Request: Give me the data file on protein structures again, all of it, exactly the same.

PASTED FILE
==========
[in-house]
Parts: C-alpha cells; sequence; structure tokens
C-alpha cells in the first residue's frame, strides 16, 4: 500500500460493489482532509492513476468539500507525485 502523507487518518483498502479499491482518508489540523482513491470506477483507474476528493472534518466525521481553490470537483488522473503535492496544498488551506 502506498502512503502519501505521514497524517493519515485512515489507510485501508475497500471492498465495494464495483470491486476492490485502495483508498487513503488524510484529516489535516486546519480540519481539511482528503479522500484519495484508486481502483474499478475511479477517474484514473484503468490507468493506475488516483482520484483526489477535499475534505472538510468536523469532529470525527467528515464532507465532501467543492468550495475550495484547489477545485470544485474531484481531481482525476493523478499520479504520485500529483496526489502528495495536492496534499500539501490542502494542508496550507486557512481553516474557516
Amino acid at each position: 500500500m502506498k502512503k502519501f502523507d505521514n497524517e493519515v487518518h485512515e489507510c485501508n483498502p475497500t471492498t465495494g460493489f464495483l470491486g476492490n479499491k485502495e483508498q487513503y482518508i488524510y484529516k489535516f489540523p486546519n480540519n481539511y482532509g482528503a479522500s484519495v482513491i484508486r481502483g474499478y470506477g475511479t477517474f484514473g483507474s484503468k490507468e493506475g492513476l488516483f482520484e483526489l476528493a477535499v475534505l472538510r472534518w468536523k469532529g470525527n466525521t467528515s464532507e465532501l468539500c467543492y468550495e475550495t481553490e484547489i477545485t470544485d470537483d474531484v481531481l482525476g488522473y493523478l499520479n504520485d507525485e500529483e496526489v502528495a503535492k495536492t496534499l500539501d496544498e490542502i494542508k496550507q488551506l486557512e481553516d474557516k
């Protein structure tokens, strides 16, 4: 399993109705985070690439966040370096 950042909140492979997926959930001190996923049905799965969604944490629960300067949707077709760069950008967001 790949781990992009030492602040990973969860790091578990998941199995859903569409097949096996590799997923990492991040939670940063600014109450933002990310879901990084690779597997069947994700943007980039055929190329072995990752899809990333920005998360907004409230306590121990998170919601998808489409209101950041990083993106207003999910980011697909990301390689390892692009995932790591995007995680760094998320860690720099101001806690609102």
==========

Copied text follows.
[in-house]
Parts: C-alpha cells; sequence; structure tokens
C-alpha cells in the first residue's frame, strides 16, 4: 500500500460493489482532509492513476468539500507525485 502523507487518518483498502479499491482518508489540523482513491470506477483507474476528493472534518466525521481553490470537483488522473503535492496544498488551506 502506498502512503502519501505521514497524517493519515485512515489507510485501508475497500471492498465495494464495483470491486476492490485502495483508498487513503488524510484529516489535516486546519480540519481539511482528503479522500484519495484508486481502483474499478475511479477517474484514473484503468490507468493506475488516483482520484483526489477535499475534505472538510468536523469532529470525527467528515464532507465532501467543492468550495475550495484547489477545485470544485474531484481531481482525476493523478499520479504520485500529483496526489502528495495536492496534499500539501490542502494542508496550507486557512481553516474557516
Amino acid at each position: 500500500m502506498k502512503k502519501f502523507d505521514n497524517e493519515v487518518h485512515e489507510c485501508n483498502p475497500t471492498t465495494g460493489f464495483l470491486g476492490n479499491k485502495e483508498q487513503y482518508i488524510y484529516k489535516f489540523p486546519n480540519n481539511y482532509g482528503a479522500s484519495v482513491i484508486r481502483g474499478y470506477g475511479t477517474f484514473g483507474s484503468k490507468e493506475g492513476l488516483f482520484e483526489l476528493a477535499v475534505l472538510r472534518w468536523k469532529g470525527n466525521t467528515s464532507e465532501l468539500c467543492y468550495e475550495t481553490e484547489i477545485t470544485d470537483d474531484v481531481l482525476g488522473y493523478l499520479n504520485d507525485e500529483e496526489v502528495a503535492k495536492t496534499l500539501d496544498e490542502i494542508k496550507q488551506l486557512e481553516d474557516k
């Protein structure tokens, strides 16, 4: 399993109705985070690439966040370096 950042909140492979997926959930001190996923049905799965969604944490629960300067949707077709760069950008967001 790949781990992009030492602040990973969860790091578990998941199995859903569409097949096996590799997923990492991040939670940063600014109450933002990310879901990084690779597997069947994700943007980039055929190329072995990752899809990333920005998360907004409230306590121990998170919601998808489409209101950041990083993106207003999910980011697909990301390689390892692009995932790591995007995680760094998320860690720099101001806690609102």